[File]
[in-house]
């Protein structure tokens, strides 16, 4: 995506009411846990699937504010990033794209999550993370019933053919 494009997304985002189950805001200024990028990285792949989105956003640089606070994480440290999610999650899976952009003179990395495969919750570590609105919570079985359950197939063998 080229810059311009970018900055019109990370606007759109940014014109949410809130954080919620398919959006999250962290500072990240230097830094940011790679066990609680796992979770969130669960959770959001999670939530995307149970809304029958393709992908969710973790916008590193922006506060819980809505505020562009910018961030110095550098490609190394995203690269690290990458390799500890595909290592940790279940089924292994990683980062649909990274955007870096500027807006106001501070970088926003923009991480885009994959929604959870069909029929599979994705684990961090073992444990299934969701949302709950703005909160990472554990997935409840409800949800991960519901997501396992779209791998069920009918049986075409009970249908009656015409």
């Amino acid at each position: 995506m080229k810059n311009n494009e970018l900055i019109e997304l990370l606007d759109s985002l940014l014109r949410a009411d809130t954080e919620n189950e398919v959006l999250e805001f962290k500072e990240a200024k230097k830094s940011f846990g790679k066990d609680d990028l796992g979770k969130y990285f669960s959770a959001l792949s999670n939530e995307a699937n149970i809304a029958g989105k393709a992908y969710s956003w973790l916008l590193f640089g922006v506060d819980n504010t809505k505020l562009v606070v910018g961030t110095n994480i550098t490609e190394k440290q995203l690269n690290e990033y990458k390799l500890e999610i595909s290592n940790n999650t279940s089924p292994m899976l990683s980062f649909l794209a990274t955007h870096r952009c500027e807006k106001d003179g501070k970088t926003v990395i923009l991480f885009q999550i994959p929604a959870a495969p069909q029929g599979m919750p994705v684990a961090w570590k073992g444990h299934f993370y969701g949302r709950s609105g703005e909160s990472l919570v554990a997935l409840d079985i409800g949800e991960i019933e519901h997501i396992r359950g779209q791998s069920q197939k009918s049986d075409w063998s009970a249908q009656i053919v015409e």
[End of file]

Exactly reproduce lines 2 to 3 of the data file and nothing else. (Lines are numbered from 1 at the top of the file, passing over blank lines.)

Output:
């Protein structure tokens, strides 16, 4: 995506009411846990699937504010990033794209999550993370019933053919 494009997304985002189950805001200024990028990285792949989105956003640089606070994480440290999610999650899976952009003179990395495969919750570590609105919570079985359950197939063998 080229810059311009970018900055019109990370606007759109940014014109949410809130954080919620398919959006999250962290500072990240230097830094940011790679066990609680796992979770969130669960959770959001999670939530995307149970809304029958393709992908969710973790916008590193922006506060819980809505505020562009910018961030110095550098490609190394995203690269690290990458390799500890595909290592940790279940089924292994990683980062649909990274955007870096500027807006106001501070970088926003923009991480885009994959929604959870069909029929599979994705684990961090073992444990299934969701949302709950703005909160990472554990997935409840409800949800991960519901997501396992779209791998069920009918049986075409009970249908009656015409």
């Amino acid at each position: 995506m080229k810059n311009n494009e970018l900055i019109e997304l990370l606007d759109s985002l940014l014109r949410a009411d809130t954080e919620n189950e398919v959006l999250e805001f962290k500072e990240a200024k230097k830094s940011f846990g790679k066990d609680d990028l796992g979770k969130y990285f669960s959770a959001l792949s999670n939530e995307a699937n149970i809304a029958g989105k393709a992908y969710s956003w973790l916008l590193f640089g922006v506060d819980n504010t809505k505020l562009v606070v910018g961030t110095n994480i550098t490609e190394k440290q995203l690269n690290e990033y990458k390799l500890e999610i595909s290592n940790n999650t279940s089924p292994m899976l990683s980062f649909l794209a990274t955007h870096r952009c500027e807006k106001d003179g501070k970088t926003v990395i923009l991480f885009q999550i994959p929604a959870a495969p069909q029929g599979m919750p994705v684990a961090w570590k073992g444990h299934f993370y969701g949302r709950s609105g703005e909160s990472l919570v554990a997935l409840d079985i409800g949800e991960i019933e519901h997501i396992r359950g779209q791998s069920q197939k009918s049986d075409w063998s009970a249908q009656i053919v015409e």